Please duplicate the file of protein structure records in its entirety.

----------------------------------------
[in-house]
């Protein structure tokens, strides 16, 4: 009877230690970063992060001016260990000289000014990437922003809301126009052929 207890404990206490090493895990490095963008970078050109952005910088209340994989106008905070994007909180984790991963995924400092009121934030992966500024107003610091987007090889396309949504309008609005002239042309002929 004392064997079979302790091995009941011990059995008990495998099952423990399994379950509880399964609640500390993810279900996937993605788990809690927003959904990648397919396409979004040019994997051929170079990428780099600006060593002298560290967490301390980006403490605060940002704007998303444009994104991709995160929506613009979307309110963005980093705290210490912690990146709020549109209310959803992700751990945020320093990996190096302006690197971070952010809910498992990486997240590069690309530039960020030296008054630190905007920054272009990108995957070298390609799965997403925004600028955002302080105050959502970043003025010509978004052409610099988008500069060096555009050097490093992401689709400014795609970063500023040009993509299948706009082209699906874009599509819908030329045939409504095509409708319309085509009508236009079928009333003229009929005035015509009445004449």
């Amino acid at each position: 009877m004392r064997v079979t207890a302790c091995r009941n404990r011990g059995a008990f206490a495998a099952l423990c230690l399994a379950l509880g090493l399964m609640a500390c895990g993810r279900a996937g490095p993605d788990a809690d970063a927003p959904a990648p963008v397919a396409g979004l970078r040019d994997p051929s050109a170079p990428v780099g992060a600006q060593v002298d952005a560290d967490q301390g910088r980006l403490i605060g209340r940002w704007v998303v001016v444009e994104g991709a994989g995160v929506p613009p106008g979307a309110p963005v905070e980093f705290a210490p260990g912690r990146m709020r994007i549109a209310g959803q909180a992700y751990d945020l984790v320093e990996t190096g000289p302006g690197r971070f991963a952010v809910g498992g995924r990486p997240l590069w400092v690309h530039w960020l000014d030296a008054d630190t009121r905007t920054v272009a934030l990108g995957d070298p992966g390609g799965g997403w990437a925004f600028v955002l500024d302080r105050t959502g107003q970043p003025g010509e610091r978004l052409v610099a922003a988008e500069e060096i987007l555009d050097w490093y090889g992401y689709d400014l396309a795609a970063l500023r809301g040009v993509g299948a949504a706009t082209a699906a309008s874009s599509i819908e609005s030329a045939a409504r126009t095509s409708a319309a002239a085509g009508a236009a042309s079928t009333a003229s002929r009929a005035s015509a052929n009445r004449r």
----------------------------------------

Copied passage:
[in-house]
């Protein structure tokens, strides 16, 4: 009877230690970063992060001016260990000289000014990437922003809301126009052929 207890404990206490090493895990490095963008970078050109952005910088209340994989106008905070994007909180984790991963995924400092009121934030992966500024107003610091987007090889396309949504309008609005002239042309002929 004392064997079979302790091995009941011990059995008990495998099952423990399994379950509880399964609640500390993810279900996937993605788990809690927003959904990648397919396409979004040019994997051929170079990428780099600006060593002298560290967490301390980006403490605060940002704007998303444009994104991709995160929506613009979307309110963005980093705290210490912690990146709020549109209310959803992700751990945020320093990996190096302006690197971070952010809910498992990486997240590069690309530039960020030296008054630190905007920054272009990108995957070298390609799965997403925004600028955002302080105050959502970043003025010509978004052409610099988008500069060096555009050097490093992401689709400014795609970063500023040009993509299948706009082209699906874009599509819908030329045939409504095509409708319309085509009508236009079928009333003229009929005035015509009445004449």
């Amino acid at each position: 009877m004392r064997v079979t207890a302790c091995r009941n404990r011990g059995a008990f206490a495998a099952l423990c230690l399994a379950l509880g090493l399964m609640a500390c895990g993810r279900a996937g490095p993605d788990a809690d970063a927003p959904a990648p963008v397919a396409g979004l970078r040019d994997p051929s050109a170079p990428v780099g992060a600006q060593v002298d952005a560290d967490q301390g910088r980006l403490i605060g209340r940002w704007v998303v001016v444009e994104g991709a994989g995160v929506p613009p106008g979307a309110p963005v905070e980093f705290a210490p260990g912690r990146m709020r994007i549109a209310g959803q909180a992700y751990d945020l984790v320093e990996t190096g000289p302006g690197r971070f991963a952010v809910g498992g995924r990486p997240l590069w400092v690309h530039w960020l000014d030296a008054d630190t009121r905007t920054v272009a934030l990108g995957d070298p992966g390609g799965g997403w990437a925004f600028v955002l500024d302080r105050t959502g107003q970043p003025g010509e610091r978004l052409v610099a922003a988008e500069e060096i987007l555009d050097w490093y090889g992401y689709d400014l396309a795609a970063l500023r809301g040009v993509g299948a949504a706009t082209a699906a309008s874009s599509i819908e609005s030329a045939a409504r126009t095509s409708a319309a002239a085509g009508a236009a042309s079928t009333a003229s002929r009929a005035s015509a052929n009445r004449r």